Over the past few days, I’ve spent quite a bit of time with Street Fighter IV: Volt’s online multiplayer. I’ve been doing so because I want to unlock Akuma, which can be done either by playing 100 online matches or beat the game with all 18 characters. On paper, 100 online matches is easier to complete than 144 matches against the computer. Boy, was I wrong.
Almost every match I’ve played where I was in a position to win, ended in a rage quit. At one point, I had played against 10 straight people who all rage quit before I could win. Never have I experienced a game that where the player base was as filled with rage-quitting babies as this game. As someone trying to unlock Akuma by recording 100 matches, it doesn’t help my cause, as matches don’t get recorded if someone rage quits.
Is this a symptom of the Street Fighter player base as a whole? Heck no. I’ve played hundreds of hours of the console versions on both XBOX 360 and PlayStation 3, and rage quitters are a rarity. For research purposes, I even played a few hours of the 3DS game online and virtually no one rage quit.
Is it a fault of the iPhone game itself? Kind of. Unlike the console and 3DS versions, it does not do as good of a job of preventing rage quitters from doing their thing. For one, you can’t preview an opponent’s disconnection rate before the fight starts. This can only been seen after backing out of online play and looking at the Card List. I’ve gone back after the fact to see that many of the opponents I’ve faced have dropped out of over half of their matches. I can’t count on two hand the number of players I’ve played that have quit 75% of their matches early. It’s embarrassing. Secondly, player’s records are displayed on the versus screen before each fight. Because their record is publicly displayed in that manner, it drives a ton of people to rage quit in order to keep that record pristine. I fought one guy with a 100-0 record, and immediately knew he was a rage quitter. Lo and behold, he quit before I could polish him off in the second round.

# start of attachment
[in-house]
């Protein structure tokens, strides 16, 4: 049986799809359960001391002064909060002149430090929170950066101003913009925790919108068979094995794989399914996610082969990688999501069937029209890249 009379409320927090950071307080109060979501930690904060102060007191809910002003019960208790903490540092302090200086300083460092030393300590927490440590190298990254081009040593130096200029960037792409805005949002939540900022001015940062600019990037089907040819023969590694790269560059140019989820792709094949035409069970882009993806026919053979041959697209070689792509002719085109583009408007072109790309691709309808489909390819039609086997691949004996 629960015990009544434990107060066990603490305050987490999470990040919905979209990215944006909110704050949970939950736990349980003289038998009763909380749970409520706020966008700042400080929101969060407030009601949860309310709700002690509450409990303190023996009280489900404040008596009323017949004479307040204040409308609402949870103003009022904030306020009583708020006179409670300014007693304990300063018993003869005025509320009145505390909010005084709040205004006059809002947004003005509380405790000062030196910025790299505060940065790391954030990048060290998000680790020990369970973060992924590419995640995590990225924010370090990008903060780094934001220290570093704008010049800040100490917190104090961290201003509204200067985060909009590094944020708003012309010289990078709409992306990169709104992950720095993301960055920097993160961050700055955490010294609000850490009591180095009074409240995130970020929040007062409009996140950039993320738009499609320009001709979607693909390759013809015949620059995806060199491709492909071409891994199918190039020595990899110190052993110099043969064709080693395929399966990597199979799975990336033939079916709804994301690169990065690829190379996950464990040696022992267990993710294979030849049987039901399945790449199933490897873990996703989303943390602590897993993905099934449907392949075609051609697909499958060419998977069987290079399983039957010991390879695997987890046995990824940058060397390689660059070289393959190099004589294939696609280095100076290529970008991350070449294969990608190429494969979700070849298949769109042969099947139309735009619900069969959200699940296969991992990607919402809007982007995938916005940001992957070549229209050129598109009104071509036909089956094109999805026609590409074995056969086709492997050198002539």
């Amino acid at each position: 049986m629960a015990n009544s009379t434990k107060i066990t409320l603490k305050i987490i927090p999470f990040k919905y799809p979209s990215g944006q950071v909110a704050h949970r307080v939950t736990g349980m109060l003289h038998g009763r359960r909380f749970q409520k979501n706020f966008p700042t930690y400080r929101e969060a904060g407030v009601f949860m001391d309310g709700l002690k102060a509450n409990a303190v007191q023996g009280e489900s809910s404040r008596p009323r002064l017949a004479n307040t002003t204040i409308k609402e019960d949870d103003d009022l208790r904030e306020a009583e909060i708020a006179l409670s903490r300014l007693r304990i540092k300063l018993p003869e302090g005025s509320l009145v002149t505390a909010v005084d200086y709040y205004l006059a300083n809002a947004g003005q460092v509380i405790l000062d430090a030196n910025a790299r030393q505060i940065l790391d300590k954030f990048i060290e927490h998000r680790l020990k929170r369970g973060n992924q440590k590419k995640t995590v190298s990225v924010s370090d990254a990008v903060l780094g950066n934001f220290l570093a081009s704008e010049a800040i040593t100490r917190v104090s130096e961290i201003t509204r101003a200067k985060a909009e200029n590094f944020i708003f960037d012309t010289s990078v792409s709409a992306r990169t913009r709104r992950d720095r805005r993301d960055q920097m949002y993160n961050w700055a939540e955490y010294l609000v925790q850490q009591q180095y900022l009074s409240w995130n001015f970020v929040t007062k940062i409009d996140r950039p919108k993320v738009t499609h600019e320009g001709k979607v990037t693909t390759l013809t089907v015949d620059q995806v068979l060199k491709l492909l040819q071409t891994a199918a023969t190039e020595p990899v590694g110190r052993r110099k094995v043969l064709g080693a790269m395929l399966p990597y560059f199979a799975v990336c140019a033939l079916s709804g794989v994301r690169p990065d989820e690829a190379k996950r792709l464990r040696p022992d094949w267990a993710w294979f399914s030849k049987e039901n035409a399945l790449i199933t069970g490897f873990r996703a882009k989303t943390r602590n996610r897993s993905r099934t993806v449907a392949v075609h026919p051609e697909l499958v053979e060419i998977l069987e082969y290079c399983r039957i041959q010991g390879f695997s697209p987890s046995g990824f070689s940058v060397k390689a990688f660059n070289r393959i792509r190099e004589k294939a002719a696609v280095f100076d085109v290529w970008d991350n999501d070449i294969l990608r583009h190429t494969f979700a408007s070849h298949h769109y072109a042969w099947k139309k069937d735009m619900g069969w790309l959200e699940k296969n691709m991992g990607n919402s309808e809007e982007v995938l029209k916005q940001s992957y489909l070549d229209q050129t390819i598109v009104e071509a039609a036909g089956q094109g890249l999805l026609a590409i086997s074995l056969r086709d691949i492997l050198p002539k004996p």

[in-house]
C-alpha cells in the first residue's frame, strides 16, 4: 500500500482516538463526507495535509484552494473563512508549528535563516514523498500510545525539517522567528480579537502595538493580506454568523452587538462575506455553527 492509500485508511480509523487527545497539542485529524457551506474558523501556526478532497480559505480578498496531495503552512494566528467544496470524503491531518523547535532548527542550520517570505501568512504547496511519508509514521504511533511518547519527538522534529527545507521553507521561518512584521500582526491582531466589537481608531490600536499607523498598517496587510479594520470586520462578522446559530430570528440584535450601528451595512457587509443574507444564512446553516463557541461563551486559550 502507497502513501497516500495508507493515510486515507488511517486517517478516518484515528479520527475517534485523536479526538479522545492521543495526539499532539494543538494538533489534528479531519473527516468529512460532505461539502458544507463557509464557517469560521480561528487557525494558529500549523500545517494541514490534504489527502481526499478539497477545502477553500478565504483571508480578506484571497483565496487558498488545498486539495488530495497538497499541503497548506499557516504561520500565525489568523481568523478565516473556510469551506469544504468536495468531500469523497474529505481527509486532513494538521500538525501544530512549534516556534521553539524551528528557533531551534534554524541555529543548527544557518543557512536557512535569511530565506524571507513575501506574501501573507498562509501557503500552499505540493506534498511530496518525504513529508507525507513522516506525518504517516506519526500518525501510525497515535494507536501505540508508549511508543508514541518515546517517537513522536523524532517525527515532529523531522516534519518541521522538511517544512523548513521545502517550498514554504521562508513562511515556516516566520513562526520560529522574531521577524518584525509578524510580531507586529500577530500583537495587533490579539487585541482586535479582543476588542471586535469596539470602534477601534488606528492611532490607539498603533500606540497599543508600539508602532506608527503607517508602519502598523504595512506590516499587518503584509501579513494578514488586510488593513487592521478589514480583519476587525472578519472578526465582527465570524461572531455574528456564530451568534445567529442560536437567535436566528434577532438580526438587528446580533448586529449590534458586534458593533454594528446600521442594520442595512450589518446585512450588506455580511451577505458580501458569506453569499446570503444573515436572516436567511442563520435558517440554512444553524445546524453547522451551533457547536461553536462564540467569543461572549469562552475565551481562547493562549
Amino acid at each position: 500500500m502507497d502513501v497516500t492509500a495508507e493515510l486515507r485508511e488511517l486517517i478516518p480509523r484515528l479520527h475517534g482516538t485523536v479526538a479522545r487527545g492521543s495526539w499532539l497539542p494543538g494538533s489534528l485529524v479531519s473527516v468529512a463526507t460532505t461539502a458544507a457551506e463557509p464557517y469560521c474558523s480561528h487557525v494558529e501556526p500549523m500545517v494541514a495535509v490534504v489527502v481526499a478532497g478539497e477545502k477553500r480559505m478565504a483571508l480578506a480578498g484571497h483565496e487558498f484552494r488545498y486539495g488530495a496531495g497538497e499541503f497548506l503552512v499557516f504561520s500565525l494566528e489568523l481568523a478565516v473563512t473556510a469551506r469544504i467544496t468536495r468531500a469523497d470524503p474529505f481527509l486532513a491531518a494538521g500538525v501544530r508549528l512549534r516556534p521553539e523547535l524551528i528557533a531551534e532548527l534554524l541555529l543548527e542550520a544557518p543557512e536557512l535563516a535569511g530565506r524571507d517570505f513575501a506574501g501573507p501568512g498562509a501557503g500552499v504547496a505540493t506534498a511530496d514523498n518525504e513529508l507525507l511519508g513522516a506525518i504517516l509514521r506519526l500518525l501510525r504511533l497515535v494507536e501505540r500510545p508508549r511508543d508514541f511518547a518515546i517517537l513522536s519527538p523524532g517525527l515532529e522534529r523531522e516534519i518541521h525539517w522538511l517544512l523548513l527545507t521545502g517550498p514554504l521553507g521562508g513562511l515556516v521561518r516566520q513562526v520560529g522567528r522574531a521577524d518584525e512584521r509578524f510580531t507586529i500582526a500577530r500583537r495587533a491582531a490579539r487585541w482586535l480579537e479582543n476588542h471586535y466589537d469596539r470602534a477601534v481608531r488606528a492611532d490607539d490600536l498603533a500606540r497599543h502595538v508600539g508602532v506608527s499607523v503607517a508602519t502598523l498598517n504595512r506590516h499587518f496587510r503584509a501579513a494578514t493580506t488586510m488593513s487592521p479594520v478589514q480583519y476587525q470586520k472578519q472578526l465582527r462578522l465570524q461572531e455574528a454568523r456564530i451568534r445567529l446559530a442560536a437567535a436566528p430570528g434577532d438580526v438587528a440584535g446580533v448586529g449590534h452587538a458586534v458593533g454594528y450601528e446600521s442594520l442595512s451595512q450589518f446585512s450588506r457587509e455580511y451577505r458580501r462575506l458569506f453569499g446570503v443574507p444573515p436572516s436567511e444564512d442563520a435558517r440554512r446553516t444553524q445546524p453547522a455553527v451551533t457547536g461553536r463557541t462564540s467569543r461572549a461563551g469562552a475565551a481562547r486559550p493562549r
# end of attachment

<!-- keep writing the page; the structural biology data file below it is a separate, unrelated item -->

Even if the iPhone game had the same anti-rage quitting measures as the other versions, I don’t think it would be enough. I’m fairly certain that the rage quit epidemic that Volt suffers is mainly driven by the players itself. The primary audience that plays Volt is not the same audience that plays the ‘real’ versions of the game. This audience is a far more casual group of people, who aren’t as invested in learning the ins-and-outs of the game, and who don’t have much in the way of online fighting game experience. For whatever reason, this group of people also can’t seem to take any losses whatsoever.
I know this type of behaviour isn’t new to online gaming, but what especially boggles my mind is the game that this behaviour is taking place in. Call me ignorant, but I don’t think Street Fighter IV: Volt warrants the crazed protection of one’s win/loss record. It’s not like there’s a hardcore competitive scene around the iPhone game and you could be the iPhone version of Daigo. Even if you were, who cares? It’s only the iPhone version that people simply play for fun. There will never be an EVO-equivalent for the iPhone game. What are these people trying to achieve? If you want to be super-serious about the game, go play the arcade or console versions. You’re not even going to impress your friends by having a win-heavy record on your iPhone copy of Street Fighter.
At this point, unless you have friends who will do friendly matches with you, I think online play for Street Fighter IV: Volt is a lost cause, which is a shame. The only games that will likely go on your record are losses, as any hopes of you winning will most likely be dashed by a sore loser who will just rage quit. As much as I love the idea of online play in my iPhone version of Street Fighter IV, the player base has completely turned me off from wanting to try it ever again. In order for this experience to get better, the community around the game is going to have to grow up, which I don’t see happening anytime soon.